7NEWS/Emerson College Poll- COVID-19 Vaccine in Boston

BOSTON (WHDH) - Is Boston winning the fight against COVID-19? The results of our exclusive 7NEWS/Emerson College Poll show the coming months are critical.

We found 57 percent of Boston residents have received at least one shot of the COVID-19 vaccine, 43 percent haven’t gotten a shot at all.

“The big concern is that 43percent and what those folks are going to do in the next couple of weeks and months”, said Spencer Kimball, director of Emerson College Polling.

We asked those people why they haven’t received the vaccine.

10 percent said they want to see how it works in others.

11 percent said they’re waiting until it’s more convenient.

16 percent told us they were letting high-risk people go first.

The two biggest reasons?

28 percent said they’re waiting to see if there are any complications and the largest group – 36 percent of those who haven’t gotten the shot – say they won’t get the vaccine no matter what.

“That’s really 15 percent of the population that says they’re not going to get the vaccine and that’s very concerning because remember we got to get to seventy to 75 percent in order to reach that herd immunity,” said Kimball.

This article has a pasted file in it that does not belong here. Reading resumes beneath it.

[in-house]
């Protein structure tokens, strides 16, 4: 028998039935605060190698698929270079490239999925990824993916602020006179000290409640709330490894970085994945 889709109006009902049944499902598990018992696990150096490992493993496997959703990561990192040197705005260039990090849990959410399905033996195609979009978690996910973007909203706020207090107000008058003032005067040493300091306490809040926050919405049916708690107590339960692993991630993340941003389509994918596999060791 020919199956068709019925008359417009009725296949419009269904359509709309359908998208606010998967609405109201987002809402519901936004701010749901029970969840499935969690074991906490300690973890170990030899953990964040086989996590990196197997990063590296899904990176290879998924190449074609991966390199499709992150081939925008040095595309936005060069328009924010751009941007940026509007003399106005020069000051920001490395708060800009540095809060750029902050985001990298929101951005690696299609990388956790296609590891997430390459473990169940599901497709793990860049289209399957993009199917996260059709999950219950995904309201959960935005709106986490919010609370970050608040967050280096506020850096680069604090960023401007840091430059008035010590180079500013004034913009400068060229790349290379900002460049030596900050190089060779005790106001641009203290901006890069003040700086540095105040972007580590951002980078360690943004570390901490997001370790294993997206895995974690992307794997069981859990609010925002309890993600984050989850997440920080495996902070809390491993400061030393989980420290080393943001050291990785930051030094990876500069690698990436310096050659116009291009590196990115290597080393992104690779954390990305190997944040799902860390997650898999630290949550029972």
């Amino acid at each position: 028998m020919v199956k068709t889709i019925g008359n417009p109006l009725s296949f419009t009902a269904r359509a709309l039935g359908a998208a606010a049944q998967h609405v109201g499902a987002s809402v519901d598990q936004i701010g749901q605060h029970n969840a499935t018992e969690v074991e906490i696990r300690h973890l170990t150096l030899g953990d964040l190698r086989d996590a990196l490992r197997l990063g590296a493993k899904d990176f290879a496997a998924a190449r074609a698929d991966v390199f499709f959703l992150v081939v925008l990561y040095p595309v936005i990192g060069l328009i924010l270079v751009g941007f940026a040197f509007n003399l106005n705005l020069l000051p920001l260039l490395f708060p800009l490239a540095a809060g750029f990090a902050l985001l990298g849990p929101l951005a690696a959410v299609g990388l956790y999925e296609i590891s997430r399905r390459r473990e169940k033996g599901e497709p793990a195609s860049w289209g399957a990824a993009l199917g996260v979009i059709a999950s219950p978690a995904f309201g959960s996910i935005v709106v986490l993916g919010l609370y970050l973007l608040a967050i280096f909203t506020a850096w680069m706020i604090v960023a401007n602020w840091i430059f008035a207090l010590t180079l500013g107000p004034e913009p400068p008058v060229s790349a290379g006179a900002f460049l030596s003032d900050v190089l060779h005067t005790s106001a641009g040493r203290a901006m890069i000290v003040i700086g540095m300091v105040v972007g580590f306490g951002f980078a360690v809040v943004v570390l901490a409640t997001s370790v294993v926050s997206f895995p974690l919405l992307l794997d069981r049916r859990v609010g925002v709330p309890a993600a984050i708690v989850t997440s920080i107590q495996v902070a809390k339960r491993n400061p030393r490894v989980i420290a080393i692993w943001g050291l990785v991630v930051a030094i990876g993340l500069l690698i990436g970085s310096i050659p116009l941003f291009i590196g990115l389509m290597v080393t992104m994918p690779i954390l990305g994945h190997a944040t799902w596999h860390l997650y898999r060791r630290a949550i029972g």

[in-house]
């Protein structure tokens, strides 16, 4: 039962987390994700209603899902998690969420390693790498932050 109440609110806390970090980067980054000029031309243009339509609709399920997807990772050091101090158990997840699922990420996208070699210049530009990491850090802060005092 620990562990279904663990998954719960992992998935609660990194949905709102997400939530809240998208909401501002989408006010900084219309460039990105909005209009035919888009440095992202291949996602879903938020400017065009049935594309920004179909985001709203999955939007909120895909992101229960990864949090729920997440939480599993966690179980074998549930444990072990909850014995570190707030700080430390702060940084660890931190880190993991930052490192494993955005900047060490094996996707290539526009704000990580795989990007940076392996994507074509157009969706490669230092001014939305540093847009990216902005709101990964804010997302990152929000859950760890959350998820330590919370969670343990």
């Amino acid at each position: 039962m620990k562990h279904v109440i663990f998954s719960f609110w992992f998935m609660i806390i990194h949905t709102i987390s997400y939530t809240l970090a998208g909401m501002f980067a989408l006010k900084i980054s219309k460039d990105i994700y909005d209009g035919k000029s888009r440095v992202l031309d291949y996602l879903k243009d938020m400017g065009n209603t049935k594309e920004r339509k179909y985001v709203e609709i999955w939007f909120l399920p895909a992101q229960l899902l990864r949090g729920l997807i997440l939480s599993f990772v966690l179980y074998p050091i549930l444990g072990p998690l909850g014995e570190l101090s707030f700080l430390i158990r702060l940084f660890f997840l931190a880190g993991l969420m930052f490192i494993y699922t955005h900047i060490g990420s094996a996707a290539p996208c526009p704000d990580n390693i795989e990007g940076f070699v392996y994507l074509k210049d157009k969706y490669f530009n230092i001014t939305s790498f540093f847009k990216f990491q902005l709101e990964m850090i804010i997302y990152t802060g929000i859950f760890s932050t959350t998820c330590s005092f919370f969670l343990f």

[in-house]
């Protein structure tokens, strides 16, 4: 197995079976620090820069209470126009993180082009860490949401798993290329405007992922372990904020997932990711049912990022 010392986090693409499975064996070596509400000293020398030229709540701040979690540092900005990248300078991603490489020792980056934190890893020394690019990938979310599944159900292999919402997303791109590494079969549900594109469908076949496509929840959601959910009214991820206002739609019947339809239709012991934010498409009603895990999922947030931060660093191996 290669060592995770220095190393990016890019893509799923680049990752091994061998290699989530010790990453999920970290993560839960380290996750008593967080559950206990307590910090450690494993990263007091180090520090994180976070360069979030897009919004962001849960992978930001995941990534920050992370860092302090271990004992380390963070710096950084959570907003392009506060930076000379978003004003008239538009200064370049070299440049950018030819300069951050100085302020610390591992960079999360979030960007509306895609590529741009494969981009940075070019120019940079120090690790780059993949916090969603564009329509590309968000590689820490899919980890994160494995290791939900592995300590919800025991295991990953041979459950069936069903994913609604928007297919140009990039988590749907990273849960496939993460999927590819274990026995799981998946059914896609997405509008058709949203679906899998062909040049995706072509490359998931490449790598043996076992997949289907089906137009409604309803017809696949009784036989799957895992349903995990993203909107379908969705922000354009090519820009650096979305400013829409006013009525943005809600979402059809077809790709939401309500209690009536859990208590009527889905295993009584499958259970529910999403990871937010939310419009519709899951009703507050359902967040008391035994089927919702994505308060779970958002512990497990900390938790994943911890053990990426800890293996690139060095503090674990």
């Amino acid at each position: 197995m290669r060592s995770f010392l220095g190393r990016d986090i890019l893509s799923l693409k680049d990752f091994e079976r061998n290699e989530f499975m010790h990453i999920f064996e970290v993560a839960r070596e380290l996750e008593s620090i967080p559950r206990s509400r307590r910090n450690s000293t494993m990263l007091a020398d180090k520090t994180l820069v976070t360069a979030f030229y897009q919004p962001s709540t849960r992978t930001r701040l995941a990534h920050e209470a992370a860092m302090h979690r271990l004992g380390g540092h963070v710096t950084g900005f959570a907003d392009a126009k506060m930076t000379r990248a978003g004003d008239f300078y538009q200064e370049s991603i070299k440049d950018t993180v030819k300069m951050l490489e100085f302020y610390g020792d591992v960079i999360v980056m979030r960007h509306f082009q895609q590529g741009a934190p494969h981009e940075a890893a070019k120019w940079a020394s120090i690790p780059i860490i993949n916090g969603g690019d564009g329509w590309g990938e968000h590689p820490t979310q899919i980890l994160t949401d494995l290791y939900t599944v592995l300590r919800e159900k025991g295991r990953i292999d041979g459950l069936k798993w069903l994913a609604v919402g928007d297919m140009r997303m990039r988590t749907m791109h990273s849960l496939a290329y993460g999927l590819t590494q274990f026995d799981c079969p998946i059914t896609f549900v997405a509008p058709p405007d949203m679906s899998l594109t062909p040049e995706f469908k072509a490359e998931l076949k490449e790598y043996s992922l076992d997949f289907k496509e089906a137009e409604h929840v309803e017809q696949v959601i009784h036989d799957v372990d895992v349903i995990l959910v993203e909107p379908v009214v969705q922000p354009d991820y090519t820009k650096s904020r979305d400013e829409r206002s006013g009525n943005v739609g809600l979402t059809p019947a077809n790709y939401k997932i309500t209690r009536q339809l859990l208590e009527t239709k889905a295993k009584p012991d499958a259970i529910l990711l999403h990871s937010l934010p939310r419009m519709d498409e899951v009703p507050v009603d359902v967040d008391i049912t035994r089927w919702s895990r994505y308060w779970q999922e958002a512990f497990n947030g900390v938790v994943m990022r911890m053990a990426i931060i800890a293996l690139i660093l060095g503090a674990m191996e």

When we break down ethnicity we find 27 percent of Hispanics haven’t received a COVID vaccine. That’s compared to 33 percent of Asians and 36 percent of Whites.

More concerning: Our poll shows 64 percent of Blacks in Boston have not received a COVID vaccine and they are the group most likely to say they don’t plan to ever get it.

“This period that we’re entering where people feel like we’re getting this disease behind us may not be true for the black and brown communities that have not been vaccinated. We need to be very deliberate and very intentional to make sure that we get the information into those communities,” said Michael Curry, who is the president of Massachusetts League of Community Health Centers and past president of the Boston NAACP.

Our poll also showed a clear gender gap when it comes to getting vaccinated.

38 percent of men say they haven’t gotten the shot compared to 48 percent of women.

And among those who haven’t gotten a shot – 24 percent of the men say they won’t get one

For women – that number is almost double – 45 percent.

“It is still important for everyone to be vaccinated and they should seek the Pfizer or modern vaccines. Appointments are widely available right now,” said Shira Doron, MD who is an infectious disease physician and hospital epidemiologist at Tufts Medical Center.

As city health leaders plot their strategy to get to herd immunity, a key question may be whether to put most of their effort into changing the minds of those who say they won’t get a shot, or concentrating on those who say there are other reasons they haven’t gotten it so far.

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